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CMS or Custom code from scratch

Discussion in 'Website Coding & Programming Forum:' started by RDB, Dec 18, 2013.

  1. RDB

    RDB Member

    Do you use a CMS, or do you code from scratch using say a framework?
  2. Corrosive

    Corrosive Moderator Staff Member

    Front end or back end? We do code our HTML/CSS designs from scratch and then apply it to an Open Source CMS.
  3. andybdesign

    andybdesign Active Member

    I use a CMS which allows me to write the code from scratch or use a framework. Check it out – Perch - The really little content management system (CMS)

    I would very much recommend it. Once it's installed you just drop in the relevant code. Perfect for smaller sites. It's also got a really simple admin area which is really important for clients who aren't very tech savvy.

    This site went live this morning using the system: Stephen Parry & Company
  4. RDB

    RDB Member

    Either. I understand about the HTML/CSS parts but do you use a CMS such as Wordpress, Drupal, Umbraco or similar or do you prefer to use say PHP and do it from scratch.
  5. Corrosive

    Corrosive Moderator Staff Member

    Yes, we use ModX CMS to apply the functionality we need.
  6. bigdave

    bigdave Moderator Staff Member

    I think you're getting a bit confused with cms, php etc...

    CMS is the method of managing everything on the site whilst php is a server side script which performs functions before a page loads. Many CMS, use php script to gather page content from the cms before loading.

    I personally use both Wordpress & ModX depending on the type of project, budget etc...
  7. RDB

    RDB Member

    I have not tried Modx. From looking at videos etc, it looks like a quality CMS.
  8. Corrosive

    Corrosive Moderator Staff Member

    If you can code your own designs and want a flexible and functional CMS then you can't go far wrong with it.
  9. JMCDesigner

    JMCDesigner Member

    I used to create all my sites from scratch - but now I use a mish mash of frameworks, purely to increase workflow and to get more done. It's just more practical. I use wordpress most of the time, because it's got an easy to use admin, it's easy to theme for - and all web designers have some knowledge of it. I've kind of created a customised framework based on twitter bootstrap and starkers wordpress theme. Planning on sharing it on github when I learn how to use it properly...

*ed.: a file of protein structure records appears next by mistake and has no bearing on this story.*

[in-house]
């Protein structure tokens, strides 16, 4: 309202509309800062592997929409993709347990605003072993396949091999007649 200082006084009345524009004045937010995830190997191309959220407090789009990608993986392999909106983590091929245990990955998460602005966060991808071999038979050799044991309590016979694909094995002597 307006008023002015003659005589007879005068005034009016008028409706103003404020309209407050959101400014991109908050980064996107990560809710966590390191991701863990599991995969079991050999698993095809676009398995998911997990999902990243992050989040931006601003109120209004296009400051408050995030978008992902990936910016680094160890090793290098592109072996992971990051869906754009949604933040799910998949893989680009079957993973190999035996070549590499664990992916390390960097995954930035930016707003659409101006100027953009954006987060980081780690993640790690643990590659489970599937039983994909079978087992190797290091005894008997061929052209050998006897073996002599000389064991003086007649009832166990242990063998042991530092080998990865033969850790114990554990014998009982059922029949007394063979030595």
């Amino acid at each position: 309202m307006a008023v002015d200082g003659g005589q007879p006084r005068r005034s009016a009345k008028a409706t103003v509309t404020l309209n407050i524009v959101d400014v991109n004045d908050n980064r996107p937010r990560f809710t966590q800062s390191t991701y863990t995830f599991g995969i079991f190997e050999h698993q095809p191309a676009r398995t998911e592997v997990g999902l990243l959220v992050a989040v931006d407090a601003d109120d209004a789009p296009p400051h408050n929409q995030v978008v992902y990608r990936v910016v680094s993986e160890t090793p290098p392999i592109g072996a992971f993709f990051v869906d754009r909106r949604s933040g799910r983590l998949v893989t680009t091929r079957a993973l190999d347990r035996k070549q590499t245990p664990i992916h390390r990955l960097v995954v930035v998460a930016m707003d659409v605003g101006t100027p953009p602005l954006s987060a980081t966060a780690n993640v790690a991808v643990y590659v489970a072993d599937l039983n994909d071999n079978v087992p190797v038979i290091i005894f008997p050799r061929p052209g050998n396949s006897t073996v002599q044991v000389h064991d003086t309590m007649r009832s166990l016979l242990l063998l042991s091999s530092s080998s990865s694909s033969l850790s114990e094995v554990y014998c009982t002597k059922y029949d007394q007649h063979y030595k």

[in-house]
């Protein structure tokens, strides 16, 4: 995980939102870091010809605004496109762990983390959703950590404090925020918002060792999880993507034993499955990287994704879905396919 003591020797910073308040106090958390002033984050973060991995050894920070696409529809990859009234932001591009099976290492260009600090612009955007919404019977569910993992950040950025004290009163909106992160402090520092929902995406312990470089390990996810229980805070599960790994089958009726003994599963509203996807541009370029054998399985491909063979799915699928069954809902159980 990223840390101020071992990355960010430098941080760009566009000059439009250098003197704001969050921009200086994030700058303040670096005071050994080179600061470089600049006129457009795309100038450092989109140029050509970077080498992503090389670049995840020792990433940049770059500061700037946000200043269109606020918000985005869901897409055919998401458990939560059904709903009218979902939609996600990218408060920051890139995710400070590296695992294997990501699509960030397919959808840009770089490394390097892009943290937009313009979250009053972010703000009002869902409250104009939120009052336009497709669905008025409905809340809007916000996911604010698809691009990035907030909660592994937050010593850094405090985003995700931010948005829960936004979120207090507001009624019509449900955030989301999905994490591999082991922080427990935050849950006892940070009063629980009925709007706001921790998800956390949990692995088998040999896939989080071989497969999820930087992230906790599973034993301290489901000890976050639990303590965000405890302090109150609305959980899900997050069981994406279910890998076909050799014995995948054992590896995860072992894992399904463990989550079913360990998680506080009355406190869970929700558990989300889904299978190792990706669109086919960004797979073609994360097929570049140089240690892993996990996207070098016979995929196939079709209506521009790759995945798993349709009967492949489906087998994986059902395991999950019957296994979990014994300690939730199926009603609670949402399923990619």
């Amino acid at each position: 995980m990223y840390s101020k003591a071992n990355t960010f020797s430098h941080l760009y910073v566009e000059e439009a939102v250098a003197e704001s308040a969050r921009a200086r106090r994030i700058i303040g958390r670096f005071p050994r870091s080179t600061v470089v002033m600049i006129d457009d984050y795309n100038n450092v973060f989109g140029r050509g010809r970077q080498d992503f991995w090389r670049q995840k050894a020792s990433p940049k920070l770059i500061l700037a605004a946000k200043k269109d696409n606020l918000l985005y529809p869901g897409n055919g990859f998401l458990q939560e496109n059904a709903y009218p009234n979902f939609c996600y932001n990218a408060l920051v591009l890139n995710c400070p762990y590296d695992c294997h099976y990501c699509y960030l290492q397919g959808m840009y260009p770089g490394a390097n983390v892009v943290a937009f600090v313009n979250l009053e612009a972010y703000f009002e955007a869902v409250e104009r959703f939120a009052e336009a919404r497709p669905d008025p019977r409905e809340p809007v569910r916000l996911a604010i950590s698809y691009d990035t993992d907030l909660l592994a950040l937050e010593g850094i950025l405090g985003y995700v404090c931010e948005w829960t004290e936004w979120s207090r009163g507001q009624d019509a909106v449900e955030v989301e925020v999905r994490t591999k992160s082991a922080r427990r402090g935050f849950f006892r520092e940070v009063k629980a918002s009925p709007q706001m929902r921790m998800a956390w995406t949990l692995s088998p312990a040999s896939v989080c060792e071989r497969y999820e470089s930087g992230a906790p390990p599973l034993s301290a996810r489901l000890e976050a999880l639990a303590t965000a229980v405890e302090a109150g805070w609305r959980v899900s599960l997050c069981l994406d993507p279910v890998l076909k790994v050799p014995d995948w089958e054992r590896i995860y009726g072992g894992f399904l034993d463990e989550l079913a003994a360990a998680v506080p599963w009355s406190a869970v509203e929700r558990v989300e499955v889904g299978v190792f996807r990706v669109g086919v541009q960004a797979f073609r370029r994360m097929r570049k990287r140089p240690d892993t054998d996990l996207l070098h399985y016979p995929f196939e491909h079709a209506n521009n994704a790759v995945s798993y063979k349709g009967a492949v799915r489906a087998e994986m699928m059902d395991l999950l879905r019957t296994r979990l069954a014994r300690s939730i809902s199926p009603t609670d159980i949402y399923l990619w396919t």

10. bsugar

    bsugar Member

    Hi Corrosive,

    Can you/or anyone that knows, advise how I would go about adding my HTML/CSS designs to a Wordpress theme or supply some links that could help me do this?

    It would be appreciated. :icon_confused:

    Thanking you
  11. Paul Murray

    Paul Murray Moderator Staff Member

    For editing a theme and applying your own HTML/CSS, you should be using a child theme - How To Create A Child Theme, And Why You Should Be Using One | Elegant Themes Blog

    For starting from scratch, look at creating a child theme upon a framework - Theme Frameworks « WordPress Codex
  12. bsugar

    bsugar Member

    Hi Paul and thanks for taking time to respond,

    Not sure what you mean by start from scratch. My understanding when it comes to the way that I want to build a website is that I have 2 options. They are:

    Find a Wordpress theme that is very similar to the layout that I require and adapt it with its existing features. That way I will not have to worry out about how it looks in different browsers or about responsiveness. Most themes have very advanced customisation and you should not have to mess about with code, css or html.


    I can do a bespoke build using Dreamweaver, or notepad. I use my own css, html, j query and responsiveness and then add it to a Wordpress theme for functionality. Would that be correct?

    Thanking you.
  13. Paul Murray

    Paul Murray Moderator Staff Member

    When I say "start from scratch", I mean work with a bare-bones framework and build on it. Frameworks are basically minimal themes that are meant to be used as a basis for other designs. They are stripped back in terms of CSS, but provide a lot of functionality and "hooks" built in. You basically create a child theme that uses the framework as a starting point for functionality. All the basic elements are there, navigation, sidebar, footer, etc, you just add your own CSS/HTML/whatever on top of the framework to make it your own.

    Some frameworks to look at – Thematic (free), Thesis (premium), Genesis (premium)

    Whether you use an existing theme and customise it, or make use of a framework, you should always create a child theme and never edit the code of the parent theme. Alternatively, look at the ModX CMS as a (better) alternative to Wordpress.
    Corrosive likes this.
  14. Corrosive

    Corrosive Moderator Staff Member

    I think Paul has pretty much covered everything I would have said to kick you off. definitely look at ModX for creative flexibility :thumb:
  15. bsugar

    bsugar Member

    Thanks so much Paul & Corrosive. Every little helps :icon_notworthy:
  16. RDB

    RDB Member

    Thanks for the resources Paul.

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